After 15 minutes of attack the whole inner city was ablaze in a firestorm like the one at Hamburg, creating temperatures of 1500°C and above. It was consuming nearly all oxygen and sucking fresh air into the fire. People desperately trying to escape the fire zone were caught by the 100 mph wind, stripped of their clothes, and sucked back into the fire. Most residents who fled into the cellars died from asphyxiation.

Only a few minutes after the attack begun, the main telephone exchange was hit and disabled, so fire brigades could not be directed to the places where they were needed. The firestorm was well underway before police could provide communications for the fire brigades, but even then destruction of the city´s water pipes made it impossible to extinguish the inferno.

Kassel, which had a pre-raid population of 236,000 (1939), burned for seven days. It is believed that at least 10,000 people died and 150,000 inhabitants were bombed-out that night, and the city center was 95 per cent destroyed. It took weeks to collect all the corpses from the streets and out of the ruined cellars.

Many more raids were flown on Kassel before the end of the war, but no one was anywhere near as devastating as the raid of October 22, 1943. When the Americans captured the city in March 1945, only 50,000 people were still residing there.

After the War, Kassel was one of the last major cities in West Germany to be rebuilt. It has never regained either its pre-war population or its importance. Due to the inner-German border, which only ran 30 km east of the city, most of its former hinterland then lay behind the Iron Curtain. Many of the city´s industries moved away, the former Regional Supreme Court moved to Frankfurt, as did the railway authorities.

To stop the decline, the Federal Government decided in 1955 to make Kassel the seat of two federal courts, the Federal Labor Court (Bundesarbeitsgericht), and the Federal Social Court (Bundessozialgericht).

After reunification, Kassel became the "boomtown" of central Germany for a few years, with population rising to 207,500. But in recent years Kassel has again fallen back, since the nearby Erfurt in Thuringia is much more attractive to investors.





History of Rothwesten Kaserne

Rothwesten Air Base was built in 1934 by the German Government, and called Fliegerhorst Rothwesten. During its existence as a German Luftwaffe base, it was occupied successively by a Photo Reconnaissance Squadron and a Fighter Squadron, a Pilot Training Center, Gerhard Fieseler built V1 (Buzz Bomb) Rockets, and a couple types of planes there, and lastly was used by the Germans as a Russian Prisoner of War camp.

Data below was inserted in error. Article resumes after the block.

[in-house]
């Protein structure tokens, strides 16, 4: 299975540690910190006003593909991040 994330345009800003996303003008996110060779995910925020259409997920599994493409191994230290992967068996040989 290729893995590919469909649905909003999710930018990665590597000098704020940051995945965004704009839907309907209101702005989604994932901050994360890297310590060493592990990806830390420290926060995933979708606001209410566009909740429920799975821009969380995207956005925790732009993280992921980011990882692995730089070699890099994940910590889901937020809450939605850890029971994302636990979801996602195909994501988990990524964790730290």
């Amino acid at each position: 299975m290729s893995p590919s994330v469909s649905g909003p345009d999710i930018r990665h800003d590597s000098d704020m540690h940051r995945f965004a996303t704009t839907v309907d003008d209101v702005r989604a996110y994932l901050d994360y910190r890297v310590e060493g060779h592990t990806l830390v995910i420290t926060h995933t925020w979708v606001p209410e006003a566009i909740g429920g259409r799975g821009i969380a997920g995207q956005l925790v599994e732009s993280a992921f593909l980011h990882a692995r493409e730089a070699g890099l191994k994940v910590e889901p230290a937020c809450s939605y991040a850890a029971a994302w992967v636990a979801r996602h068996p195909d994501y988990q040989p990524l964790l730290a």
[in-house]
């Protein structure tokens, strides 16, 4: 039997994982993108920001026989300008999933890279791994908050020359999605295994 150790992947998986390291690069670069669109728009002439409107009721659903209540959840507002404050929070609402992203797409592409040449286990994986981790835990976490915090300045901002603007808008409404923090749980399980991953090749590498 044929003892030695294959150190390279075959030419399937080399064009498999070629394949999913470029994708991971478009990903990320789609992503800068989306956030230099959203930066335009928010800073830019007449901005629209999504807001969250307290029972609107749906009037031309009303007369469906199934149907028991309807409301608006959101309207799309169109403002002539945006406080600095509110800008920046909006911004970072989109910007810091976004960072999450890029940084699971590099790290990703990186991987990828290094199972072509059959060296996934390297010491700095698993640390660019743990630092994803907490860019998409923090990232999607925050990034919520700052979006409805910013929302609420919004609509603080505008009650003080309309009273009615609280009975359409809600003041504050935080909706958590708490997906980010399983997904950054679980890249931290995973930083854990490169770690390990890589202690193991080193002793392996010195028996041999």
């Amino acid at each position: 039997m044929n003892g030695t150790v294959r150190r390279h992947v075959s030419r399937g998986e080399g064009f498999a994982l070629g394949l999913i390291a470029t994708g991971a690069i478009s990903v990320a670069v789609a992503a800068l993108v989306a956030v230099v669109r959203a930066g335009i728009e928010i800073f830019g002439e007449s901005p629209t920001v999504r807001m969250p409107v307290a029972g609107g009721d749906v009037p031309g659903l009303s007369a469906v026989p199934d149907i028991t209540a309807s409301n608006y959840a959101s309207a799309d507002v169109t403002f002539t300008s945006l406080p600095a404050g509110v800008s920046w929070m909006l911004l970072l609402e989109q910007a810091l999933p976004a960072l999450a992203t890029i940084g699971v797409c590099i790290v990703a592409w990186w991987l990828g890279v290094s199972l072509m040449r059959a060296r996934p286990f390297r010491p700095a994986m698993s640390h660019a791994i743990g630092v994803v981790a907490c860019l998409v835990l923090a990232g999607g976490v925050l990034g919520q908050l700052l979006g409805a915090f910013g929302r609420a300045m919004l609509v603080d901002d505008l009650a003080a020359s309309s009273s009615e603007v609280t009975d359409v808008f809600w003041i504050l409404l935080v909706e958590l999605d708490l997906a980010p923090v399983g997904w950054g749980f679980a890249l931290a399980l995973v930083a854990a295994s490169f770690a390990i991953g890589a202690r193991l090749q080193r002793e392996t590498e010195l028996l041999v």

During the war, Rothwesten was of less strategic importance. The new planes could not use it. The runway was too short, and it was not concrete. Nevertheless, parts of the maintenance crew stayed behind to serve the flying school which still had its facilities there. The most important task for the base was as a service center for night fighters. Aircraft that had to refuel during battle could land there, and minor repairs could be made. It was not a real night fighter base, and played a minor role during the war.

From 1944 until April 1945, the remaining larger buildings of Rothwesten were used by Fieseler aircraft industries as a small production line for planes, and V1 flying bomb (Buzz Bomb). According to eyewitness reports, most were Me-109 fighters of the later types (probably G versions and perhaps a few Ks). Another unconfirmed source says that during the winter of 1943/1944, there was a very small production line for the Ju-87D.

In April of 1945, most of the existing operations buildings were destroyed or badly damaged by the retreating German Army.




Recon Picture of Rothwesten taken Dec 24, 1944






May 9 1944 Photo Recon Picture. Click for a Large view
Pilot was Lt John S Blyth, flying a Spitfire MK XI at about 30,000ft.





Click for a large view




Below Pictures sent by Werner.Kossin
Pictures taken on Rothwesten between 1934-1939


Inside Rothwesten Hanger in 1934

































SP/MP Building
Taken in 1937







Troops moving into Kassel



The American units involved in the fighting around Kassel were the 702nd Tank Batallion, the ‘Red Devils’, supported by the 80th Infantry Division. According to the 702nd Tank Batallion Reports: ‘ Besides some Volkssturm units, enemy resistance was mainly comprised of elements and remnants of a few veteran divisions and innumerable miscellaneous units, slapped together in one last defensive effort before capitulation. Key terrain features were defended with suicidal resistance to the last. It is noteworthy that German artillery was almost non-existent. Several moderately heavy concentrations were received during the attack of Kassel but elsewhere only light and scattered artillery was received. Considerable tank activity was experienced during the first half of the month. Enemy air activity was a daily occurrence. Major use was made of demolitions, road cratering, blown bridges, defended road blocks and mines in a effort to prolong the coming of the inevitable hangman's noose.’

Platoon Leader of the 702nd, Lt. “Slim” Rives testimony goes as follows. ‘My best recollection of Kassel was that my platoon captured a wine cellar. We loaded our tanks with all we could carry. Later we heard that higher headquarters took it over, and inventoried forty-thousand bottles of high quality French wine. We also feared the attack on Kassel because it was either the factory for the Tiger Tanks or was a big mobilizing depot for the Tigers. As the Germans were out of fuel they could not mobilize the tanks, so the attack on Kassel was pretty much a "fizzle". ”

The 702nd Tank Battalion Intelligence Officer, Carl Nordstrom also remembered the Tiger Tank factory near Kassel. The air corps had tried many times to level the factory, in order to halt German tank production. The entire area surrounding the factory had been levelled in the carpet bombing, but the factory remained virtually unscathed and continued production right up to it’s capture by the Americans. Nordstrom thought it remarkable that in spite of the destruction surrounding it, this one factory still stood.